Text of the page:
“The European in 2030 will be…
… living in an oasis of prosperity and security in an increasingly turbulent world. The economic and financial upheavals of 2008 to 2012 will have been a serious wake-up call for Europe. After witnessing the precipitous decline of the US – unable to tackle its massive debt load – and the inability of the BRIC countries to promote sustainable development, the EU will have launched a twin programme of cutting debt and promoting green innovation. There will have been problems along the way – with a number of countries leaving the Eurozone – but the tough policies of the powerful European Central Bank will have proved successful, and the Euro will have taken over from the US dollar as the world’s top reserve currency.
The 2030 enlargement of the EU to include Turkey, Ukraine and the Western Balkans will not only have given the bloc a significant economic boost, but also have coincided with the establishment of a European Security Council that will have further enhanced the growing foreign policy role of the Union. Indeed, the resolution of outstanding bilateral issues (as, for instance, between Turkey and Cyprus) will have been one of the success stories of the Union in the 2030s. And the perennial debate over widening and deepening of the Union will have almost been resolved. The one remaining country outside of the EU – Switzerland – will be in the final stages of its accession negotiations.
In 2030, the European is a most fortunate citizen, whose identity is shaped by the growing success of the continent, as well as by the melting pot of cultures and nationalities that together form the expanded European family.”
» Fraser Cameron is Director of the EU-Asia Centre in Brussels, a Senior Fellow at the Hertie School of Governance in Berlin, and author of several books and articles on European affairs.
…secure in his or her fundamental human rights. The creation and development of an advanced and robust system for safeguarding human rights and fundamental freedoms throughout Europe’s states stand out as a signal achievement of the continent’s oldest regional organization – the Council of Europe. Its many and diverse human rights bodies and procedures form a cohesive and protective infrastructure – at the heart of which stands the European Court of Human Rights. A unique international institution, the Court allows individuals to call governments to account for human rights violations via the due process of law conducted by independent and impartial judges. Taking an avowedly dynamic approach to its mission, the Court has interpreted and reinterpreted the European Convention on Human Rights so as to ensure its enduring impact and continuing relevance to the immense population within its scope.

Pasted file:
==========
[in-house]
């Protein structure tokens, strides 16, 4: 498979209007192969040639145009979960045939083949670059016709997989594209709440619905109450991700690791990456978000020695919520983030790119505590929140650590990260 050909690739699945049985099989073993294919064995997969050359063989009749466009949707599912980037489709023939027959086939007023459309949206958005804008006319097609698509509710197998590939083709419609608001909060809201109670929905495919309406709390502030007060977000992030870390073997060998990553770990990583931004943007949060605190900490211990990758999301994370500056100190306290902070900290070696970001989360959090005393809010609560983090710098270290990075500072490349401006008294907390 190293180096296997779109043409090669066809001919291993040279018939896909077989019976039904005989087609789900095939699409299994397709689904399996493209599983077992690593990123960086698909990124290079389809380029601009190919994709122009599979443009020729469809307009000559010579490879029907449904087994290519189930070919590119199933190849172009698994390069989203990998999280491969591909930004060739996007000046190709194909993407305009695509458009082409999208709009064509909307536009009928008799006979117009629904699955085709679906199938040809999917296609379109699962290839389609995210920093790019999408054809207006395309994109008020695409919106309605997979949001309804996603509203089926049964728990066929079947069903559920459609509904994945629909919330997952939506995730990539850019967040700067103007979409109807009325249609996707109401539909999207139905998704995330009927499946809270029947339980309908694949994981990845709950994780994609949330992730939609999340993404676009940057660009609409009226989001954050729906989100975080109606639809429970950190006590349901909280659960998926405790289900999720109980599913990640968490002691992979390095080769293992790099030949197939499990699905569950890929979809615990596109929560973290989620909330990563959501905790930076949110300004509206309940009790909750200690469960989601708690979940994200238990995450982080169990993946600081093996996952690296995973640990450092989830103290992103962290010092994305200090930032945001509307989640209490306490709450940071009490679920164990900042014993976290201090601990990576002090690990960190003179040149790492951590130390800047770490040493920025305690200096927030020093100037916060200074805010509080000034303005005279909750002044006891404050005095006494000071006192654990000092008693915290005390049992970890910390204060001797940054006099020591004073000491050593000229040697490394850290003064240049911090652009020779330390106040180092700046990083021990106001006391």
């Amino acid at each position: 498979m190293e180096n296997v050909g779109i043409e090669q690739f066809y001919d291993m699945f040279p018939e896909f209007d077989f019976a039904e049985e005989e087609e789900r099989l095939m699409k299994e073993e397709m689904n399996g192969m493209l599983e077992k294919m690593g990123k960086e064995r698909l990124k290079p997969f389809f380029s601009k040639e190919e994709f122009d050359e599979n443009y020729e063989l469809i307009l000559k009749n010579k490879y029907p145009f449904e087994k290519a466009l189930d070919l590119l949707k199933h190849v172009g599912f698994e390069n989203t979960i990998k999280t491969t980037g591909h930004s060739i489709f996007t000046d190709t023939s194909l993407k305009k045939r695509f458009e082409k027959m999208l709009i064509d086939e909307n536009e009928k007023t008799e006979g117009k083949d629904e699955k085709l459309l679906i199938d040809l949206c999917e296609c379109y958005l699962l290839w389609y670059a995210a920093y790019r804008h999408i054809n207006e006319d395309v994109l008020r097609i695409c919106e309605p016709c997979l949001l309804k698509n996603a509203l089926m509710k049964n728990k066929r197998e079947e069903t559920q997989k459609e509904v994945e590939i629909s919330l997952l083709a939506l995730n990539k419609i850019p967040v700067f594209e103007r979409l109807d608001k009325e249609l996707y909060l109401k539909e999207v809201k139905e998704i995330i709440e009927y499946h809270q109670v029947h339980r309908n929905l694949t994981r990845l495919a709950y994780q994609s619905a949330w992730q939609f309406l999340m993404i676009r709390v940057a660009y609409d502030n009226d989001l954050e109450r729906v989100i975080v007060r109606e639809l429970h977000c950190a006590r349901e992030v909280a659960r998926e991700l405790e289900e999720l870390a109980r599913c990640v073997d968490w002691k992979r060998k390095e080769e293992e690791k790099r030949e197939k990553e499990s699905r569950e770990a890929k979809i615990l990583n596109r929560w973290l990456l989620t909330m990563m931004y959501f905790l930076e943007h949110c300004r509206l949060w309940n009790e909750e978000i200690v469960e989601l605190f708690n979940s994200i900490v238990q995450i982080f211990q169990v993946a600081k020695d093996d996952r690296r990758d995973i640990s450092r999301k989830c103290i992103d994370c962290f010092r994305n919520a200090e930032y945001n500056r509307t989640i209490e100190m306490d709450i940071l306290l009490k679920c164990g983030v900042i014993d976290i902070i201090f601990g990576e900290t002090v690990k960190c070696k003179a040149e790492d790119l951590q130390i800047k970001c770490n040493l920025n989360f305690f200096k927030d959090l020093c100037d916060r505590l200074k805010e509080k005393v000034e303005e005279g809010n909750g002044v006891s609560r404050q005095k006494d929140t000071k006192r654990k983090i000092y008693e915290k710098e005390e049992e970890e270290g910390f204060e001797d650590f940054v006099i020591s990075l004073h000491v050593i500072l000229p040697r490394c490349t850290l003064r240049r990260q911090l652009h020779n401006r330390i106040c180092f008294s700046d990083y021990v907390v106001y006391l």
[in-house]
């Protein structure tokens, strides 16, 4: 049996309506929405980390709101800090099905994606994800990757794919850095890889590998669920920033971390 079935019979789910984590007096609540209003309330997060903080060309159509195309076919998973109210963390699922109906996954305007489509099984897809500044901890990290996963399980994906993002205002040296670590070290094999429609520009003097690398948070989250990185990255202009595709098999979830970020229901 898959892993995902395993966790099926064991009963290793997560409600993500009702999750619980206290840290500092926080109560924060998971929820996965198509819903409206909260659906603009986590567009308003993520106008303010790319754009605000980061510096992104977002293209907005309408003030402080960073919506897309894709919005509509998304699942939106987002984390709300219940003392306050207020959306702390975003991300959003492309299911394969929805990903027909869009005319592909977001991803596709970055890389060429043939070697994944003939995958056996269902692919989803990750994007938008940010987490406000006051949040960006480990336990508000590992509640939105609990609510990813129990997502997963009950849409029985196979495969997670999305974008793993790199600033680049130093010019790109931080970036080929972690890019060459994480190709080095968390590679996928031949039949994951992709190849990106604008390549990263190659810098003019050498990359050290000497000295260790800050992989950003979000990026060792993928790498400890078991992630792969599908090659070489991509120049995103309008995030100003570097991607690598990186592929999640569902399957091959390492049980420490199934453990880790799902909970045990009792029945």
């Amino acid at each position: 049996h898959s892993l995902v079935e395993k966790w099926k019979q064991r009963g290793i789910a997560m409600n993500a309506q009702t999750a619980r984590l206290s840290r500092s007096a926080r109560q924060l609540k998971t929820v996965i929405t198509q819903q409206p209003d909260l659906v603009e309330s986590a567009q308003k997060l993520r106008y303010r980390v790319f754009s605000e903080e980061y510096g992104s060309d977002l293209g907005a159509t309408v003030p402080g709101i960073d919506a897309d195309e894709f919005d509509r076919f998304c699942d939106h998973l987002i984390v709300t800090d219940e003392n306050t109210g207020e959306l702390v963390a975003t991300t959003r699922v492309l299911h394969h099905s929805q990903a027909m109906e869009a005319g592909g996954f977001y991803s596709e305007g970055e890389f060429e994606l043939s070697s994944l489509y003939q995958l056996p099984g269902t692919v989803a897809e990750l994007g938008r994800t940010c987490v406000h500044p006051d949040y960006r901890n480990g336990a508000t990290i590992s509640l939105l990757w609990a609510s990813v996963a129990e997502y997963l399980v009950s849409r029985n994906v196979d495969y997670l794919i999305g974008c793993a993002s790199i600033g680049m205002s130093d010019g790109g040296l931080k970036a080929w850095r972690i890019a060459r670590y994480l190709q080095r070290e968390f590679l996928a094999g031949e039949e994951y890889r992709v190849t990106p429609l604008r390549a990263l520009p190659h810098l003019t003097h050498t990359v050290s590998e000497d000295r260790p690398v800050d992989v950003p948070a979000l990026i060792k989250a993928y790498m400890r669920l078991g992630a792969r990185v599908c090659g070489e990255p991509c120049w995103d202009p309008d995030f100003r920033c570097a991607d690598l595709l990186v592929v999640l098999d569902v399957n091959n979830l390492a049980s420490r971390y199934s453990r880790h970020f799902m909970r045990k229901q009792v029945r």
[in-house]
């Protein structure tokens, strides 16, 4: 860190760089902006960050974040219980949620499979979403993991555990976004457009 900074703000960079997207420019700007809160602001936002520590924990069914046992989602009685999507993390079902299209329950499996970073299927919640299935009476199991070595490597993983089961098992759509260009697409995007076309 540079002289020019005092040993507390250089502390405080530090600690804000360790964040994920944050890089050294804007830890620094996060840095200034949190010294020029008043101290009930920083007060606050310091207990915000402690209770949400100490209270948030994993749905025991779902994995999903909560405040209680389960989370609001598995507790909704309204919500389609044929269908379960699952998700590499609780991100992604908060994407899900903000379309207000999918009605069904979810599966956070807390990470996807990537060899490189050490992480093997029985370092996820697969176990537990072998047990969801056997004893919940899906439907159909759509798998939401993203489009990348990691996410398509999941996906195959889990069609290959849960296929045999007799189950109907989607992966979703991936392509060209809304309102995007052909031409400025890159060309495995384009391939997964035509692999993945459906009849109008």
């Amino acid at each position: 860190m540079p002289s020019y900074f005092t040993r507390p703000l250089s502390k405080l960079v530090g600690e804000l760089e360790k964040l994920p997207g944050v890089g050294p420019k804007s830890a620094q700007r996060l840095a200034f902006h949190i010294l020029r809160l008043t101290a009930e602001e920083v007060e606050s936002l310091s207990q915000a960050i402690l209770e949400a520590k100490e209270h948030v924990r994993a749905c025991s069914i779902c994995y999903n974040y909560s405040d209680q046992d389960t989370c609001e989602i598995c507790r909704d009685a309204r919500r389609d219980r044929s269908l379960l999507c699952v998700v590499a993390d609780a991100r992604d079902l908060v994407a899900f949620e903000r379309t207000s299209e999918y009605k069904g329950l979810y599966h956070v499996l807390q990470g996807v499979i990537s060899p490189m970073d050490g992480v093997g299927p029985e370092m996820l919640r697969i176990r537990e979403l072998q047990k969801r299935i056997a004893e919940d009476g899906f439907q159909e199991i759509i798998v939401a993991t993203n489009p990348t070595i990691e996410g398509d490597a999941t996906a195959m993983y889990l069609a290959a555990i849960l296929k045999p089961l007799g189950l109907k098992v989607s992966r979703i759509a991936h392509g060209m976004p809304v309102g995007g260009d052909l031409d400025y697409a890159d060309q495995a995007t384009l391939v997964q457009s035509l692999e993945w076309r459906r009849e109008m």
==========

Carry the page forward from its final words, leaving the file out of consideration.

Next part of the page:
Europeans, 20 years hence, will be the beneficiaries of many decades of international judicial action to uphold and consolidate their basic human rights. It has never been the purpose – nor has it been the effect – of European human rights law to impose uniformity on European states in this regard. And it is to be expected that the same spirit of pluralism will prevail well into the future. At the same time, the continuing harmonization of minimum, core human rights standards throughout the community of Convention states is also to be expected – giving increasing truth to the notion of a Europe of human rights. Virtually every decade in the history of the European Convention system has been marked by adaptation and reform. Further change over the next two decades is more than likely, with the Court that we know today entering a new phase of its existence.
A highly desirable scenario is surely one in which the Court retains a role that is pivotal, but not all-embracing. Systematic adherence by domestic courts – as well as other state bodies – to Convention norms would allow for a more sustainable balance to emerge between the national and European components of the Convention system – to the greater benefit of all.
If the states of Europe keep faith with the ideals of the Convention’s authors, and continue on the trajectory of the past half-dozen decades, then there are grounds for looking forward to a future in which Europeans will be secure in their human rights, and proud inheritors of one of the richest bodies of human rights work in the history of mankind.”